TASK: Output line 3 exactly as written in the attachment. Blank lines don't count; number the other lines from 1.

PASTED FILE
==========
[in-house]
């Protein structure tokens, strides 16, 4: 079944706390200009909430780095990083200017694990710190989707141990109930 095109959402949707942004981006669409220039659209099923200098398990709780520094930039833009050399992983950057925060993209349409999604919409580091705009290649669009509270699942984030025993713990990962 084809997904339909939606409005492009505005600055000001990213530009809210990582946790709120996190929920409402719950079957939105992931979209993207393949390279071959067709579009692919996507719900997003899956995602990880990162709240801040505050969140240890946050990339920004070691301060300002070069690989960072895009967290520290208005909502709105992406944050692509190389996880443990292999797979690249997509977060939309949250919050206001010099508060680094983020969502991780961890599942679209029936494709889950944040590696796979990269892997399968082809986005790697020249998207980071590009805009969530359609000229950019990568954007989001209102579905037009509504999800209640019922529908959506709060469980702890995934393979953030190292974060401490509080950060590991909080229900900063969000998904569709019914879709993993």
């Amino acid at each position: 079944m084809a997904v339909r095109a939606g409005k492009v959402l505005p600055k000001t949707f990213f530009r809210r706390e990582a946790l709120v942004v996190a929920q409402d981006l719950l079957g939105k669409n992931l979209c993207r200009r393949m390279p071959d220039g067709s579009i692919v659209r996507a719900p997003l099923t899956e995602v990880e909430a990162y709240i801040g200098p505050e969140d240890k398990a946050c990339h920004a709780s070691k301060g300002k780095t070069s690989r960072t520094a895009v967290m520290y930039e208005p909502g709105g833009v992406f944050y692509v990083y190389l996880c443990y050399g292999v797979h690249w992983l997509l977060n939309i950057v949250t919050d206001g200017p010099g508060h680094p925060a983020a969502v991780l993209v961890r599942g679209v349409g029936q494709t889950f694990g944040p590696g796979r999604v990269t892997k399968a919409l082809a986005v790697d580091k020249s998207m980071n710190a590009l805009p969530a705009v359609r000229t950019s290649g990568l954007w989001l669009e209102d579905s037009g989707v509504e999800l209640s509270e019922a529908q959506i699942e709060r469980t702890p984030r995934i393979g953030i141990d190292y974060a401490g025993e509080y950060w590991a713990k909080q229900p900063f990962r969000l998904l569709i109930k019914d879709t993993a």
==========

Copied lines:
């Amino acid at each position: 079944m084809a997904v339909r095109a939606g409005k492009v959402l505005p600055k000001t949707f990213f530009r809210r706390e990582a946790l709120v942004v996190a929920q409402d981006l719950l079957g939105k669409n992931l979209c993207r200009r393949m390279p071959d220039g067709s579009i692919v659209r996507a719900p997003l099923t899956e995602v990880e909430a990162y709240i801040g200098p505050e969140d240890k398990a946050c990339h920004a709780s070691k301060g300002k780095t070069s690989r960072t520094a895009v967290m520290y930039e208005p909502g709105g833009v992406f944050y692509v990083y190389l996880c443990y050399g292999v797979h690249w992983l997509l977060n939309i950057v949250t919050d206001g200017p010099g508060h680094p925060a983020a969502v991780l993209v961890r599942g679209v349409g029936q494709t889950f694990g944040p590696g796979r999604v990269t892997k399968a919409l082809a986005v790697d580091k020249s998207m980071n710190a590009l805009p969530a705009v359609r000229t950019s290649g990568l954007w989001l669009e209102d579905s037009g989707v509504e999800l209640s509270e019922a529908q959506i699942e709060r469980t702890p984030r995934i393979g953030i141990d190292y974060a401490g025993e509080y950060w590991a713990k909080q229900p900063f990962r969000l998904l569709i109930k019914d879709t993993a």